Account of a Tour in Normandy, Volume 1 eBook

Dawson Turner
This eBook from the Gutenberg Project consists of approximately 230 pages of information about Account of a Tour in Normandy, Volume 1.

With this digression I bid farewell to Yvetot, and its Lilliputian kingdom; nor will I detain you much longer on the way to Rouen, the road passing through nothing likely to afford interest in point of historical recollection or antiquities; though within a very short distance of the ancient Abbey of Pavilly on the one side, and at no great distance from the still more celebrated Monastery of Jumieges on the other.  The houses in this neighborhood are in general composed of a framework of wood, with the interstices filled with clay, in which are imbedded small pieces of glass, disposed in rows, for windows.  The wooden studs are preserved from the weather by slates, laid one over the other, like the scales of a fish, along their whole surface, or occasionally by wood over wood in the same manner.  I am told that there are some very ancient timber churches in Norway, erected immediately after the conversion of the Northmen, which are covered with wood-scales:  the coincidence is probably accidental, yet it is not altogether unworthy of notice.  At one end the roof projects beyond the gable four or five feet, in order to protect a door-way and ladder or staircase that leads to it; and this elevation has a very picturesque effect.  A series of villages, composed of cottages of this description, mixed with large manufactories and extensive bleaching grounds, comprise all that is to be remarked in the remainder of the ride; a journey that would be as interesting to a traveller in quest of statistical information, as it would be the contrary to you or to me.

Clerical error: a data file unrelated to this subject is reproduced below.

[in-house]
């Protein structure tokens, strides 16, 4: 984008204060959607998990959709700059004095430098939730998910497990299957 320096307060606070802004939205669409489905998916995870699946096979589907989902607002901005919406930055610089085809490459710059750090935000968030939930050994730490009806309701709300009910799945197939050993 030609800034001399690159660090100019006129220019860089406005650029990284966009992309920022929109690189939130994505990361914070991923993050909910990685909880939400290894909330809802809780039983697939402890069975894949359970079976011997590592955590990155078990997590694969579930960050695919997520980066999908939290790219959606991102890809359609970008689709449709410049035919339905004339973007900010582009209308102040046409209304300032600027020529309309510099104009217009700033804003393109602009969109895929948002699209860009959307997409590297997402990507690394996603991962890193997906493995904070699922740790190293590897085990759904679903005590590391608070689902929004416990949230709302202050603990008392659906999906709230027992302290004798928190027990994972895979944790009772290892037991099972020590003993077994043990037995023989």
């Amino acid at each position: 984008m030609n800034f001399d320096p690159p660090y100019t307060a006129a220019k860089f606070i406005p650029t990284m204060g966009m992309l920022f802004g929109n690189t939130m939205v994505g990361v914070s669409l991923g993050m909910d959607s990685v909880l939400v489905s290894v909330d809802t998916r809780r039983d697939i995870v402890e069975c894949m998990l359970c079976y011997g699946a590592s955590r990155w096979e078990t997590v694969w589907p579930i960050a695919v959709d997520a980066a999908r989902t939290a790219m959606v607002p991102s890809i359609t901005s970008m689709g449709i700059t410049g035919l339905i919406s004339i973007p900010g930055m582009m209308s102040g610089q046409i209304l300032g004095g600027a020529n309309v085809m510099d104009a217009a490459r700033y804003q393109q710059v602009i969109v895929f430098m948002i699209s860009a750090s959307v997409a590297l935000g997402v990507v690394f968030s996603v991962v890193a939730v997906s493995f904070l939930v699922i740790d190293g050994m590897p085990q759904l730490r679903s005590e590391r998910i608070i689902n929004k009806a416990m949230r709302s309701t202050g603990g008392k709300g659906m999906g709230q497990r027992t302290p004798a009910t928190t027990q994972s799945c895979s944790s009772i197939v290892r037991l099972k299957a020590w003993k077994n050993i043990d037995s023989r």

Poverty, the inseparable companion of a manufacturing population, shews itself in the number of beggars that infest this road as well as that from Calais to Paris.  They station themselves by the side of every hill, as regularly as the mendicants of Rome were wont to do upon the bridges.  Sometimes a small nosegay thrown into your carriage announces the petition in language, which, though mute, is more likely to prove efficacious than the loudest prayer.  Most commonly, however, there is no lack of words; and, after a plaintive voice has repeatedly assailed you with “une petite charite, s’il vous plait, Messieurs et Dames,” an appeal is generally made to your devotion, by their gabbling over the Lord’s Prayer and the Creed with the greatest possible velocity.  At the conclusion, I have often been told that they have repeated them once, and will do so a second time if I desire it!  Should all this prove ineffectual, you will not fail to hear “allons, Messieurs et Dames, pour l’amour de Dieu, qu’il vous donne un bon voyage,” or probably a song or two; the whole interlarded with scraps of prayers, and ave-marias, and promises to secure you “sante et salut.”  They go through it with an earnestness and pertinacity almost inconceivable, whatever rebuffs they may receive.  Their good temper, too, is undisturbed, and their face is generally as piteous as their language and tone; though every now and then a laugh will out,

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Account of a Tour in Normandy, Volume 1 from Project Gutenberg. Public domain.
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